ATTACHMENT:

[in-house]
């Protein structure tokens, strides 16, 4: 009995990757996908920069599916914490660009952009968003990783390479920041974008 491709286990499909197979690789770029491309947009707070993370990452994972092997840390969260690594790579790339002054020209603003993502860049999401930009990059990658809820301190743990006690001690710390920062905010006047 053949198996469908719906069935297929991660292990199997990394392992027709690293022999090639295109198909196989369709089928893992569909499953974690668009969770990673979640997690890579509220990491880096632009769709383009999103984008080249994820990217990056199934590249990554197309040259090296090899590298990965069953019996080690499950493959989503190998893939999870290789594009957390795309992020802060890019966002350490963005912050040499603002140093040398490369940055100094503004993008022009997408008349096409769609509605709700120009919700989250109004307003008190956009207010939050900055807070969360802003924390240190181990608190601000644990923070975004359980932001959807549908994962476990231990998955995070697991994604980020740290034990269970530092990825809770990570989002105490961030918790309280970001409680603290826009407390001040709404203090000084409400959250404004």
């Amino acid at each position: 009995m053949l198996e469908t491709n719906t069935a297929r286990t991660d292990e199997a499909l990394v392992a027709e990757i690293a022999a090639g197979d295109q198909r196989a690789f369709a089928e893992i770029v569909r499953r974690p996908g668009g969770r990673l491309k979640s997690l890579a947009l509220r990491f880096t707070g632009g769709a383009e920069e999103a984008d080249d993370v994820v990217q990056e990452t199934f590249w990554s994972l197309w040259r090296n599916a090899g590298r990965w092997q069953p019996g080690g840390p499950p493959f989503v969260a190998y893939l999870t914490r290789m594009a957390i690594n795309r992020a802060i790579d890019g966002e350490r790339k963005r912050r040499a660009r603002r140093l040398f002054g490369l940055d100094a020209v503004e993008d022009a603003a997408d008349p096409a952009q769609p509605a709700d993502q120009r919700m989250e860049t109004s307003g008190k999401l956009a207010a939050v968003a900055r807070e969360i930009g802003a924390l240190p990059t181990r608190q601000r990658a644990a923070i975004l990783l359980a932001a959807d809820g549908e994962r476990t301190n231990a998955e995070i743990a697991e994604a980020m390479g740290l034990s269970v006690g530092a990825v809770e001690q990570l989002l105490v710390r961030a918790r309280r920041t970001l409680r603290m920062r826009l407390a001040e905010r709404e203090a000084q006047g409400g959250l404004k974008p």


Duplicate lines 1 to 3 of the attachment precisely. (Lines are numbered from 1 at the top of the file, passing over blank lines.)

[in-house]
């Protein structure tokens, strides 16, 4: 009995990757996908920069599916914490660009952009968003990783390479920041974008 491709286990499909197979690789770029491309947009707070993370990452994972092997840390969260690594790579790339002054020209603003993502860049999401930009990059990658809820301190743990006690001690710390920062905010006047 053949198996469908719906069935297929991660292990199997990394392992027709690293022999090639295109198909196989369709089928893992569909499953974690668009969770990673979640997690890579509220990491880096632009769709383009999103984008080249994820990217990056199934590249990554197309040259090296090899590298990965069953019996080690499950493959989503190998893939999870290789594009957390795309992020802060890019966002350490963005912050040499603002140093040398490369940055100094503004993008022009997408008349096409769609509605709700120009919700989250109004307003008190956009207010939050900055807070969360802003924390240190181990608190601000644990923070975004359980932001959807549908994962476990231990998955995070697991994604980020740290034990269970530092990825809770990570989002105490961030918790309280970001409680603290826009407390001040709404203090000084409400959250404004």
């Amino acid at each position: 009995m053949l198996e469908t491709n719906t069935a297929r286990t991660d292990e199997a499909l990394v392992a027709e990757i690293a022999a090639g197979d295109q198909r196989a690789f369709a089928e893992i770029v569909r499953r974690p996908g668009g969770r990673l491309k979640s997690l890579a947009l509220r990491f880096t707070g632009g769709a383009e920069e999103a984008d080249d993370v994820v990217q990056e990452t199934f590249w990554s994972l197309w040259r090296n599916a090899g590298r990965w092997q069953p019996g080690g840390p499950p493959f989503v969260a190998y893939l999870t914490r290789m594009a957390i690594n795309r992020a802060i790579d890019g966002e350490r790339k963005r912050r040499a660009r603002r140093l040398f002054g490369l940055d100094a020209v503004e993008d022009a603003a997408d008349p096409a952009q769609p509605a709700d993502q120009r919700m989250e860049t109004s307003g008190k999401l956009a207010a939050v968003a900055r807070e969360i930009g802003a924390l240190p990059t181990r608190q601000r990658a644990a923070i975004l990783l359980a932001a959807d809820g549908e994962r476990t301190n231990a998955e995070i743990a697991e994604a980020m390479g740290l034990s269970v006690g530092a990825v809770e001690q990570l989002l105490v710390r961030a918790r309280r920041t970001l409680r603290m920062r826009l407390a001040e905010r709404e203090a000084q006047g409400g959250l404004k974008p």